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Yosif Al-Hasnawi,19, was shot and killed in Hamilton last December as he tried to break up a fight, police said.

AL-MOSTAFA ISLAMIC CENTRE PHOTO/Handout

Two paramedics charged in the death of a 19-year-old shooting victim, whose injuries they allegedly shrugged off as minor, failed “at every step,” the Crown argued on the opening day of their trial Tuesday.

Yosif Al-Hasnawi, 19, was shot in the abdomen in downtown Hamilton on Dec. 2, 2017. Although 911 calls were made immediately and first responders arrived at the scene within minutes, it took 30 minutes for paramedics Steve Snively and Christopher Marchant to get him to hospital. He died there of massive internal bleeding, a result of the .22-calibre gunshot that perforated an artery, a vein and two major blood vessels.

In her opening address to Superior Court Justice Harrison Arrell at the judge-alone trial Tuesday, assistant Crown attorney Linda Shin said Mr. Snively and Mr. Marchant “failed to follow the extensive training they received and the standards they were expected to meet.” They are each charged with failing to provide the necessaries of life in a rare prosecution of paramedics.

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Because there was conflicting information provided about the type of the gun used in the shooting, she said – with some suggesting that it might have been a pellet or BB gun – they became convinced this was this case.

“They did not keep an open mind. They did not err on the side of caution. They did not assume the existence of a serious, life-threatening condition. They did not assess the patient based on the objective facts as the events were unfolding – all of which they were required to do, all of which they were trained to do and all of which any reasonably prudent paramedic would do,” Ms. Shin said, noting one of them insulted the victim in a recorded call.

The shooting itself, which took place around 8:55 p.m. that night, is not the focus of this trial. Dale King, who fired the gun, was acquitted of second-degree murder by a jury last fall, after arguing that he pulled the trigger in self defence. At Mr. King’s trial, court heard that Mr. Al-Hasnawi, who was leaving a nearby mosque, had confronted Mr. King and his friend after he saw them making fun of an older man on the street. Mr. King’s acquittal has been appealed by the Crown.

This trial will focus on the care, “or lack thereof,” that Mr. Al-Hasnawi received after he was shot, specifically during the 30-minute window from the time the paramedics arrived at the scene at 9:09 p.m., to the time that they arrived at the hospital at 9:39 p.m.

The first witness to testify Tuesday was Hamilton Police Constable Chris Campovari, one of the first officers to respond to the “possible shooting” call that night on Sanford Avenue North near Main Street East.

Surveillance footage captured the “chaotic” scene that Constable Campovari arrived to, with a cluster of people surrounding Mr. Al-Hasnawi as he lay on the sidewalk.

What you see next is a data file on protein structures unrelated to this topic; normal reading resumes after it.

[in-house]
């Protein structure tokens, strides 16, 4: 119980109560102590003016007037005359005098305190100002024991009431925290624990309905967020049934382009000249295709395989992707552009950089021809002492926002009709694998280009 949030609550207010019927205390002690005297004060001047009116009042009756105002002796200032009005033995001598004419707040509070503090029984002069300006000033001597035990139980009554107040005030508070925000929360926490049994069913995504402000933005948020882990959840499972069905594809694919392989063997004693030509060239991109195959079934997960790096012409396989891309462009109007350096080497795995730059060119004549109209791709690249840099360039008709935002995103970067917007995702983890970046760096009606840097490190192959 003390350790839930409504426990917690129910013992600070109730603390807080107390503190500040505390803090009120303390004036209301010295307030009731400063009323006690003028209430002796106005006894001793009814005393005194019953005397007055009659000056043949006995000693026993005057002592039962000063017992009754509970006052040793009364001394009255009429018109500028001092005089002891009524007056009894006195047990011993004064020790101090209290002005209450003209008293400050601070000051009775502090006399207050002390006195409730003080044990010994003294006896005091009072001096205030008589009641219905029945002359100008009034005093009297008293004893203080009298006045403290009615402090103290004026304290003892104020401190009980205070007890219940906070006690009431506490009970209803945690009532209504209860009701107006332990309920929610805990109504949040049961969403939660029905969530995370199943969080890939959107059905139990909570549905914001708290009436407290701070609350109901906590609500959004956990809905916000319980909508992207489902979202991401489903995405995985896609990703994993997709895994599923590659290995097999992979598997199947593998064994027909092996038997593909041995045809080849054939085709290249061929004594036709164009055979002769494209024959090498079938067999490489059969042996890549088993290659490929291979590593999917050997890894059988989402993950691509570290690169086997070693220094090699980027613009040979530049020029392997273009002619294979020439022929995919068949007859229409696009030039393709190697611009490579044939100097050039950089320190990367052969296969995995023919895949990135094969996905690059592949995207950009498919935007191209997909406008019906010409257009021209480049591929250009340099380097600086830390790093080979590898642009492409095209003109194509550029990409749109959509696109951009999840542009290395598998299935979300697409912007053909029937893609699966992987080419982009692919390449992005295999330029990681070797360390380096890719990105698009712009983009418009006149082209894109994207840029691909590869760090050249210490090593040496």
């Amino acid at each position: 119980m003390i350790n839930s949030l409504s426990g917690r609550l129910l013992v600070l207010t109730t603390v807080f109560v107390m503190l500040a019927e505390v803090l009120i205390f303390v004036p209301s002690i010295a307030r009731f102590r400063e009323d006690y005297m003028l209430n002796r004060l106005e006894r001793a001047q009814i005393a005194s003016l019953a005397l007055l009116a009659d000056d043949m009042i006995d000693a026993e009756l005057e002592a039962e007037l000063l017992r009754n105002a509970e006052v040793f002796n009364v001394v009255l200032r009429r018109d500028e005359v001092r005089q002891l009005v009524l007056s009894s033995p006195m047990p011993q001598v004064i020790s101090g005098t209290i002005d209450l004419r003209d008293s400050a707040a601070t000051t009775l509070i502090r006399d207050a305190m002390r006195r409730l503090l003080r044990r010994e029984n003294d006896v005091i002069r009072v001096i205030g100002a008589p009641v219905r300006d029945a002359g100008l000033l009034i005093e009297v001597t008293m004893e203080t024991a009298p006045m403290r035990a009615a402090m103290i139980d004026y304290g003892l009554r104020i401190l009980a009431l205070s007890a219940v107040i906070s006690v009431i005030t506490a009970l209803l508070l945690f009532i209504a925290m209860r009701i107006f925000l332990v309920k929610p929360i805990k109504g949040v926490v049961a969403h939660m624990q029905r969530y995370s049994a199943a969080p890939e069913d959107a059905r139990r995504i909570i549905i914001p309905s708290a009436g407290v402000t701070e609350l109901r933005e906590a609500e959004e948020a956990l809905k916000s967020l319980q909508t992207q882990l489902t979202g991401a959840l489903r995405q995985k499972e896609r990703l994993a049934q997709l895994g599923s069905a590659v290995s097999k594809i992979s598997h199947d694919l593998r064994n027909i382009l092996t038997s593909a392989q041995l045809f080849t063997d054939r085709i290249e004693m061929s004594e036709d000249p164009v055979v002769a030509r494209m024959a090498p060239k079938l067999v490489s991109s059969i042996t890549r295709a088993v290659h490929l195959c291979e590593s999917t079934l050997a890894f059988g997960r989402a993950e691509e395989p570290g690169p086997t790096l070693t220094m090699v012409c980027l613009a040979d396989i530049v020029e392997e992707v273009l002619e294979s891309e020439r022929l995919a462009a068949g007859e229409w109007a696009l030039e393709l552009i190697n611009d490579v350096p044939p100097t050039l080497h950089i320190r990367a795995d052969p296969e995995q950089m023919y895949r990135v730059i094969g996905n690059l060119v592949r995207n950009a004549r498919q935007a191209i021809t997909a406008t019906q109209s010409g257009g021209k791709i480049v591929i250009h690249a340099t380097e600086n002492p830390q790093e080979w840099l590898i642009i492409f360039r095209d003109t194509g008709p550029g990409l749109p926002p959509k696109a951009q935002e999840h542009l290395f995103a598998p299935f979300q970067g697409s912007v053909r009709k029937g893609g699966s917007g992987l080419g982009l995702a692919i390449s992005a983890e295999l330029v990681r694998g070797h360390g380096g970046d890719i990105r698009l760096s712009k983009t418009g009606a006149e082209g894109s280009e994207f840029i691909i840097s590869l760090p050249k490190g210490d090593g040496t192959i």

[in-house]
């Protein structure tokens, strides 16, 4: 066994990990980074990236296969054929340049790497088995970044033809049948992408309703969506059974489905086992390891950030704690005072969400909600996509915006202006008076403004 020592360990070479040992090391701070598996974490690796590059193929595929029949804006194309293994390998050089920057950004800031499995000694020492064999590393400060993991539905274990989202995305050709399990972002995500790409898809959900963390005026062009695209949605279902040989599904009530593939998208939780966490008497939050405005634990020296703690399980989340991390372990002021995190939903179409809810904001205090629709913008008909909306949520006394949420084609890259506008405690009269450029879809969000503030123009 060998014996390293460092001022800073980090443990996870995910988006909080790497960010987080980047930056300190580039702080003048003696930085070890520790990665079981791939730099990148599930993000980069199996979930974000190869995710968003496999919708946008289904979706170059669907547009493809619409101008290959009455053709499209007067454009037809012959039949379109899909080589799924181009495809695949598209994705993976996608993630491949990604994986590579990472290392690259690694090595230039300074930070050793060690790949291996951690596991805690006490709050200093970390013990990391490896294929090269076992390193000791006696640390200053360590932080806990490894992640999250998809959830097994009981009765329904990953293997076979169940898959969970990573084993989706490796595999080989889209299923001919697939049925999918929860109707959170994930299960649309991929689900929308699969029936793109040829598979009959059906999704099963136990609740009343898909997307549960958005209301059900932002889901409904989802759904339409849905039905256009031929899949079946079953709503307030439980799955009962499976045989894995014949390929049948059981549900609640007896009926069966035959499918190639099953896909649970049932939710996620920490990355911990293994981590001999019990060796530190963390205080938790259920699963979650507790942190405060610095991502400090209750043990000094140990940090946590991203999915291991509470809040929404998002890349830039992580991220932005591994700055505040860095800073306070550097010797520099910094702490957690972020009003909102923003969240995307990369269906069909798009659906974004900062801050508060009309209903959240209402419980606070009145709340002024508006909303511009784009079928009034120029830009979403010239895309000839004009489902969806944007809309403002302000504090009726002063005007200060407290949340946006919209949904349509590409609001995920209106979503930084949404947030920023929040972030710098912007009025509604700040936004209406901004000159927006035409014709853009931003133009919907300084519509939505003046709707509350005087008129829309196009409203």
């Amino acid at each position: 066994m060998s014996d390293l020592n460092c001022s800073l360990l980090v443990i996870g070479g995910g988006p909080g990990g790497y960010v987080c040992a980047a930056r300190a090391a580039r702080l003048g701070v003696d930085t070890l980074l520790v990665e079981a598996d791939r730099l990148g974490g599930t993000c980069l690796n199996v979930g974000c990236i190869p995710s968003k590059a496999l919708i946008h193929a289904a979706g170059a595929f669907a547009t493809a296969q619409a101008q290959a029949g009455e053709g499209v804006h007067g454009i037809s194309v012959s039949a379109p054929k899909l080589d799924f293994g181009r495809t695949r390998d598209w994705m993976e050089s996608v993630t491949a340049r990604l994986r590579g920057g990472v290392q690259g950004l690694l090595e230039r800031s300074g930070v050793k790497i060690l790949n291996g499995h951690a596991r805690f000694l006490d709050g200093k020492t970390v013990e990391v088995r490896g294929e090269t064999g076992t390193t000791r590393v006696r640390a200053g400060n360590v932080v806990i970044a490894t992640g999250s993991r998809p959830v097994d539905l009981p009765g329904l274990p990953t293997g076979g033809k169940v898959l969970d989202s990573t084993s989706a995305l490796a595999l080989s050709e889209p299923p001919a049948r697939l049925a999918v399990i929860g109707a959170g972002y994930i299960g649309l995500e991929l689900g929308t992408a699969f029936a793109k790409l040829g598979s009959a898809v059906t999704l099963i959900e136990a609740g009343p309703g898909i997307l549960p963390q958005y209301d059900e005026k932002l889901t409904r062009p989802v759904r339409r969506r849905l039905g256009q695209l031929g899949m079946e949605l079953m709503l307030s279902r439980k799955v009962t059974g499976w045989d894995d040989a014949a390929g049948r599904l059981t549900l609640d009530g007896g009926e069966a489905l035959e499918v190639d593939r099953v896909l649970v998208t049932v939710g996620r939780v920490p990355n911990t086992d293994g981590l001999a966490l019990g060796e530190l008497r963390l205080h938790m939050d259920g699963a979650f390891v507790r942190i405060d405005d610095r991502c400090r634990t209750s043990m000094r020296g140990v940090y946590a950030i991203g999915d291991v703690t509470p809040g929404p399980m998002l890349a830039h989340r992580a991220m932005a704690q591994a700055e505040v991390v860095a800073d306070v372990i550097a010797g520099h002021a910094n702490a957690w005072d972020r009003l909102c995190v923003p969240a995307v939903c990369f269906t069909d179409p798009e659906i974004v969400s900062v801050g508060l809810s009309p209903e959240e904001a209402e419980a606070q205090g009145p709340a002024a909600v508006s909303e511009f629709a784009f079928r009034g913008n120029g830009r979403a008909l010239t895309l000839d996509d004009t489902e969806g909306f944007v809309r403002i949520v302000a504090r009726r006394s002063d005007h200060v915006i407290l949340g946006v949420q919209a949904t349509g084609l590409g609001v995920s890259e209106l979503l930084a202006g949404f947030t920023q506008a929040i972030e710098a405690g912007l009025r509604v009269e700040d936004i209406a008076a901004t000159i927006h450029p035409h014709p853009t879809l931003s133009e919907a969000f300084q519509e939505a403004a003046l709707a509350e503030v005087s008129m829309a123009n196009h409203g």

His job was to control the crowd, and get information from witnesses about potential suspects. When he received a description of two men, he relayed it over the radio. One of the men, he noted, was described as having “a white gun on his right hip.”

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They were receiving conflicting reports about the type of gun, he said. At some point, his colleague sent out a second radio call: “BB gun, possibly.”

There was also uncertainty around the victim’s injuries. Constable Campovari recalled seeing a “bruise-like” wound on Mr. Al-Hasnawi’s abdomen, near his belly button. It was roughly the size of a fingernail. There was no blood, and there was also no exit wound on his back. He said the teen was conscious and moving, and “groaning” but not speaking. At some point, he recalled seeing the victim being lifted.

At one point over the radio, defence counsel Jeffrey Manishen pointed out during cross-examination, the victim’s injuries were described as “minor” and “superficial.”

The situation was unclear, Constable Campovari agreed, recalling he asked Mr. Al-Hasnawi’s father at one point whether it was possible the teen had taken any drugs. He was told no.

He recalled the father was upset that his son wasn’t being transported to hospital. “I don’t remember if that was the word he used,” Constable Campovari said, “but he was upset.”

Constable Campovari told him the ambulance number, and said if he had a complaint they could deal with that after the fact, but that this wasn’t the time.

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The next time he interacted with the father was at the hospital, after they learned that the young man had died. “He was very upset,” he said. “I contacted victims’ services for him.”

The trial is scheduled to last about a month, with testimony expected from other first responders, ambulance dispatchers, as well as family members of Mr. Al-Hasnawi and other civilian bystanders who were there that night.

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